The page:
When High Blood Pressure Is NOT DietHigh blood pressure, type 2 diabetes, coronary artery disease, and other cardiovascular risk factors are often blamed on bad diet or lack of exercises.

And if not lifestyle factors, then they say it’s the genes.

But a new study from by the American Health Association and published in the journal Circulation reveals another reason, one that has nothing to do with above factors.

It’s something I hope didn’t happen in your childhood, but if you’re suffering any cardiovascular related diseases, it may be.

After conducting a literature review of already published research on the subject, researchers concluded that children who experience traumatic events have a relatively high risk of obesity, high blood pressure, type 2 diabetes, coronary artery disease, or other cardiovascular risk factors when they grow up.

This places them at a higher risk than their peers of suffering heart attacks or strokes as adults.

Childhood adversity includes anything kids see as threats to their physical safety, families, or social survival.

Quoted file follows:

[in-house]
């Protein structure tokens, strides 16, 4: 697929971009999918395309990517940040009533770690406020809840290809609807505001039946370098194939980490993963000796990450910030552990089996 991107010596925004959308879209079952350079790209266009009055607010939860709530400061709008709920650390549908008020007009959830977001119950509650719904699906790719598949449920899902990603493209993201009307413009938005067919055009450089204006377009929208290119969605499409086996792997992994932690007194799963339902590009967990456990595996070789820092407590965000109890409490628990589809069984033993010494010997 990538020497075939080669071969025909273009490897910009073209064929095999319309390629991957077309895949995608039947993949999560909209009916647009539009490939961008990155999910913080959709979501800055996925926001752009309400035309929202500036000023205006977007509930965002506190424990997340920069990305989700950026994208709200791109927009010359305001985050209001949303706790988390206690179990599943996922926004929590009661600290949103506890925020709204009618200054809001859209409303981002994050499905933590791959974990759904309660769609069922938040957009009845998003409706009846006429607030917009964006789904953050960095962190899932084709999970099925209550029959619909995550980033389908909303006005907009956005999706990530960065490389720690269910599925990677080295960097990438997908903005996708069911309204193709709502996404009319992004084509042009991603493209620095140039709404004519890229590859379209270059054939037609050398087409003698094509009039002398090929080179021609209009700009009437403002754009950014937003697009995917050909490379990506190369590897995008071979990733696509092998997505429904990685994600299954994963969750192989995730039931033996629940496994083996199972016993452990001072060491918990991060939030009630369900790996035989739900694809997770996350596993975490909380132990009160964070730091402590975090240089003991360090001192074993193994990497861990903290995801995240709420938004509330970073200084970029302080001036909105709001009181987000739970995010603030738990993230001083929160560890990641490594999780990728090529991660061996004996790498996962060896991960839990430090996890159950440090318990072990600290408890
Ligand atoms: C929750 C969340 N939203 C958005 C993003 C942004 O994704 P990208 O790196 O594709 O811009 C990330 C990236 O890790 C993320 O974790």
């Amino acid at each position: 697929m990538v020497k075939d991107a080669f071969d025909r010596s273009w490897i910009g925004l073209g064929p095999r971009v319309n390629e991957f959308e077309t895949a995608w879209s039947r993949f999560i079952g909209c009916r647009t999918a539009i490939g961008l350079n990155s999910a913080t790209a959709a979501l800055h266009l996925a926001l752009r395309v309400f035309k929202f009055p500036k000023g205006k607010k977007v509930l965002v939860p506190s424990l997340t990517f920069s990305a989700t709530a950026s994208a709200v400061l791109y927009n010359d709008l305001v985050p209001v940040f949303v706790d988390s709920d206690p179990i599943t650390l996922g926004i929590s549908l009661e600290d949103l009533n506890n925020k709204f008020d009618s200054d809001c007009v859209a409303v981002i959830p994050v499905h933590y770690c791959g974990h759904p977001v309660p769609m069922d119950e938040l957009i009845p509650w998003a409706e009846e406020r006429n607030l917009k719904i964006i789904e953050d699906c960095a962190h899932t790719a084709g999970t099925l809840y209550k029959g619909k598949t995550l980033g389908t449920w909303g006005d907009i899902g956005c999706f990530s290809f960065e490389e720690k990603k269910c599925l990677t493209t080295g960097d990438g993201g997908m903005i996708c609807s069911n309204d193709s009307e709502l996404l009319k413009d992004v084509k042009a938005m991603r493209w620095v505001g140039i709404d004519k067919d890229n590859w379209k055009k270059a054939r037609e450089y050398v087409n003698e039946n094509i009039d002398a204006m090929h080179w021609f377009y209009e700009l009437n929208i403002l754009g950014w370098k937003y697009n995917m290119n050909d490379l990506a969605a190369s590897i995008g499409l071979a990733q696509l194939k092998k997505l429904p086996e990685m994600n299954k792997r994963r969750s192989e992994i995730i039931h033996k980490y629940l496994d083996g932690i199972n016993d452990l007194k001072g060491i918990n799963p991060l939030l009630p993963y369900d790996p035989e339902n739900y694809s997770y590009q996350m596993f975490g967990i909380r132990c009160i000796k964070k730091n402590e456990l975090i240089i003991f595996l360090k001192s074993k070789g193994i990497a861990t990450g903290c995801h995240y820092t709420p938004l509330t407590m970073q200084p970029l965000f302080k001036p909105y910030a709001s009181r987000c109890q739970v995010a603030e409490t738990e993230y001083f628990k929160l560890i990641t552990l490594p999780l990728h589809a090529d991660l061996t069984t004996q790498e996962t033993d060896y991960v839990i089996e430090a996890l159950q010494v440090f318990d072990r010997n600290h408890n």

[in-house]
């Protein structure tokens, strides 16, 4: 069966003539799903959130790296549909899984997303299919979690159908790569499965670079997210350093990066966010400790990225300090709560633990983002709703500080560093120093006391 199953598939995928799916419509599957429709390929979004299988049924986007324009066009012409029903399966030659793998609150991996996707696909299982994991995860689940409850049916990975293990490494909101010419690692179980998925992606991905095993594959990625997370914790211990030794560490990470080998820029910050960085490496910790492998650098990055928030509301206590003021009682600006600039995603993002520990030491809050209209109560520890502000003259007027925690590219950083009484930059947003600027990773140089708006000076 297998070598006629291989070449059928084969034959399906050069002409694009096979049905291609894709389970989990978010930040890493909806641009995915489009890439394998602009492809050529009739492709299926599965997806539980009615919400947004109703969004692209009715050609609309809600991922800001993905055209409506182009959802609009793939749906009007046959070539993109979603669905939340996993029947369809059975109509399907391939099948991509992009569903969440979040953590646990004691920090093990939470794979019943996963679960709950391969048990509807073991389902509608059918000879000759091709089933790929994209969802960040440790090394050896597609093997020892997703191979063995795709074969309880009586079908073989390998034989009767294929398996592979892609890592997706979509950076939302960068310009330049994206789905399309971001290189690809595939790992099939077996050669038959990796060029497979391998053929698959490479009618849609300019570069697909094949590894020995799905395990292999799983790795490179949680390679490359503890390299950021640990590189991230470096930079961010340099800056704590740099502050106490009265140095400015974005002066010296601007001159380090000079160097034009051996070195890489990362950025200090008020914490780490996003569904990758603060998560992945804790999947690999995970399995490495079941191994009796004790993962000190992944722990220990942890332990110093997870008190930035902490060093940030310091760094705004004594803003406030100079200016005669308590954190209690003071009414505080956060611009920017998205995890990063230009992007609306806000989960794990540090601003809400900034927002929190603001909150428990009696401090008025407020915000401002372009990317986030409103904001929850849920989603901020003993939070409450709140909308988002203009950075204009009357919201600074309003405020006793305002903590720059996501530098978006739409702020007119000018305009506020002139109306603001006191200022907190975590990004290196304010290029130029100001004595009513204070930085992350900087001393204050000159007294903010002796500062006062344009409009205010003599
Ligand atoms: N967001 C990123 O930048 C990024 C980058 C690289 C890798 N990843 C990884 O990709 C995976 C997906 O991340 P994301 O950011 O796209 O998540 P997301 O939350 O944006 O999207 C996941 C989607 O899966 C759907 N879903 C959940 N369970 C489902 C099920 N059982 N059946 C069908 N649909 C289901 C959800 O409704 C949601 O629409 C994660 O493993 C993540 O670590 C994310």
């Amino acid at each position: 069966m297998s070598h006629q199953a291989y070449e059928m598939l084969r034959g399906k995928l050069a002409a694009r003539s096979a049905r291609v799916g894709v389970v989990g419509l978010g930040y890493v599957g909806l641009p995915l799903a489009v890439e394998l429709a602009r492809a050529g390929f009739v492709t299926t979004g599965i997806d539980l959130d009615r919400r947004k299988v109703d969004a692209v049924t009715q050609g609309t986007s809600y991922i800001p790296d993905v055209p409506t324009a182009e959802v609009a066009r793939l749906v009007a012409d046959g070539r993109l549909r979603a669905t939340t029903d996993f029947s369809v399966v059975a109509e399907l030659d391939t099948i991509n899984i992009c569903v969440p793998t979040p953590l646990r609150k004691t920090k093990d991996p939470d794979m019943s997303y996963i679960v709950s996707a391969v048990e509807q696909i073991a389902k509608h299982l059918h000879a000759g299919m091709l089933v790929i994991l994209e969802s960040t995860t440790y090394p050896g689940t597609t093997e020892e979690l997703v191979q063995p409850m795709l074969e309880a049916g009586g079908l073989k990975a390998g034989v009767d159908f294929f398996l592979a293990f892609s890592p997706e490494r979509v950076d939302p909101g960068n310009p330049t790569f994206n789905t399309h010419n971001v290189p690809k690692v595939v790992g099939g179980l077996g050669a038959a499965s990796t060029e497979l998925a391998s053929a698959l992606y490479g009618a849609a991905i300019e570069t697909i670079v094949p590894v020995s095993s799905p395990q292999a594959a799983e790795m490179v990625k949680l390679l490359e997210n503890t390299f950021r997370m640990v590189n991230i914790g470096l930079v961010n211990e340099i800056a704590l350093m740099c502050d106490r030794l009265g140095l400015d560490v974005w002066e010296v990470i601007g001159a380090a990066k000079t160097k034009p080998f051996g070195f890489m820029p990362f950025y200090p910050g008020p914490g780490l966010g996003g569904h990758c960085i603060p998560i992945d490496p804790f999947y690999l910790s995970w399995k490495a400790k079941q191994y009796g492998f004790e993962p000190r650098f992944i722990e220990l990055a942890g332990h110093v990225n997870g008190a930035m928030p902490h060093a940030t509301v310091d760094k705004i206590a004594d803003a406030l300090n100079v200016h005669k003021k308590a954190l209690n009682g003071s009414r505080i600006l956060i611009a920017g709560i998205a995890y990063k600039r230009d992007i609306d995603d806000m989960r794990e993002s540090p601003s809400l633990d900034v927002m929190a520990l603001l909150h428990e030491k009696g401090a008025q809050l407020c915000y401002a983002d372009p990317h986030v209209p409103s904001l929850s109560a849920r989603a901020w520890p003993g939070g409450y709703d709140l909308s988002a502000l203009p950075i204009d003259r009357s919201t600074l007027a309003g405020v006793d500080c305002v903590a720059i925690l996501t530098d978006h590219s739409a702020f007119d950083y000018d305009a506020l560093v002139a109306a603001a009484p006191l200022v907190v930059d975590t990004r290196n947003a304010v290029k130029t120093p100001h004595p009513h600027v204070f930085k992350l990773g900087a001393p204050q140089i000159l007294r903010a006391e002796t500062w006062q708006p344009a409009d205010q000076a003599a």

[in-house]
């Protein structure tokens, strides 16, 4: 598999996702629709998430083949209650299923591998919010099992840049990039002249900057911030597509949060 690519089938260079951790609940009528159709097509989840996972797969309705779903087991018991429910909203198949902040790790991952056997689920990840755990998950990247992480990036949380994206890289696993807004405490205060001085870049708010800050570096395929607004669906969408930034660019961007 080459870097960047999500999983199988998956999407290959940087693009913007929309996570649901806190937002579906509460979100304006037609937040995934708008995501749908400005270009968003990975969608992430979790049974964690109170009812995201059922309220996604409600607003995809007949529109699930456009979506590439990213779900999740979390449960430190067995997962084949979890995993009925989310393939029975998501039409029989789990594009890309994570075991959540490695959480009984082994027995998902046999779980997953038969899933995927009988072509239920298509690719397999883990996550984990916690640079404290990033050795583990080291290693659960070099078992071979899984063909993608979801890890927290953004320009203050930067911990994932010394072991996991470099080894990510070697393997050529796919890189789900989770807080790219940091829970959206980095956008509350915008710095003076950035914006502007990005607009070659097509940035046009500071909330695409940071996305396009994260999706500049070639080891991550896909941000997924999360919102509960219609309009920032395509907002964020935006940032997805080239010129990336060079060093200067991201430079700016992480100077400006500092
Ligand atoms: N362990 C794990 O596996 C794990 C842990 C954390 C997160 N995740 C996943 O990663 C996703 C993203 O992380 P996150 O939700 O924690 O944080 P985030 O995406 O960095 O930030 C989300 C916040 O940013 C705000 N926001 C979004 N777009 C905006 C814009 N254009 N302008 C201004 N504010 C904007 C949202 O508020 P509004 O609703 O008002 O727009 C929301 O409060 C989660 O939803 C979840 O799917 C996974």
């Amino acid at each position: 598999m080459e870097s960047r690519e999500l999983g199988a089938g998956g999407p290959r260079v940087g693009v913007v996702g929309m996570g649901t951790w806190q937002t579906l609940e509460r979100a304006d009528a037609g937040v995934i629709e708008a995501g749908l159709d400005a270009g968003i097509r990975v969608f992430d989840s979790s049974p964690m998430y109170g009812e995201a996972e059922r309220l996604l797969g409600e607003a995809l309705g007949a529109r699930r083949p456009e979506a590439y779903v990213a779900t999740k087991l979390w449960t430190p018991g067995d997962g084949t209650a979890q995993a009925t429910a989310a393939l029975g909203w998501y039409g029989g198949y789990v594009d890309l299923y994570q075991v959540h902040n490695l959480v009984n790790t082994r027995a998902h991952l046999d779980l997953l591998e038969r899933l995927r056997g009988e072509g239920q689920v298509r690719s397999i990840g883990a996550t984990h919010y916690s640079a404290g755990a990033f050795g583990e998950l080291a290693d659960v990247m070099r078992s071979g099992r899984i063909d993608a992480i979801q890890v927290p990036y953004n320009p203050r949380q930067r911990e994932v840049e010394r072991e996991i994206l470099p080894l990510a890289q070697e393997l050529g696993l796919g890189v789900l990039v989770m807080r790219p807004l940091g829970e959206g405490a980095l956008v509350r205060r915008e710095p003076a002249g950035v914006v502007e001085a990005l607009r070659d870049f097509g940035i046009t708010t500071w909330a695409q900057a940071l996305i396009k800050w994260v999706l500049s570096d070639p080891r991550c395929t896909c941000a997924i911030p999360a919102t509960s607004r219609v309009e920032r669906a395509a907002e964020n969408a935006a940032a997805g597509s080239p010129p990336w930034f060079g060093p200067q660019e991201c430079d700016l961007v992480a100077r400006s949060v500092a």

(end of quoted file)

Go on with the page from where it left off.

These obviously include sexual, physical, or emotional abuse, but also the death of a loved one, divorce, and growing up in a household where parents are mentally ill, abuse alcohol/drugs, or display violence towards each other.

Homelessness, poverty, discrimination, the imprisonment of a parent, and living in areas with high crime rates are also on the list.

Possibly most worrying of all, bullying at school, which is disturbingly widespread, has been identified as another form of childhood adversity.

59% of American children report experiencing at least one of these. The risk is the highest for kids who experience four or more of them.

This is just one more study proving that stress is the number one cause of high blood pressure. And it doesn’t mean you’re under a stress right now. Stress gets stored in your system and unless you take actions to remove that stress, it comes out as a high blood pressure.

Fortunately, there are simple blood pressure exercises, found here, that help almost everyone drop their blood pressure below 120/80 – often the very first day…

And if your cholesterol is too high, click here to normalize it in 30 days or less…

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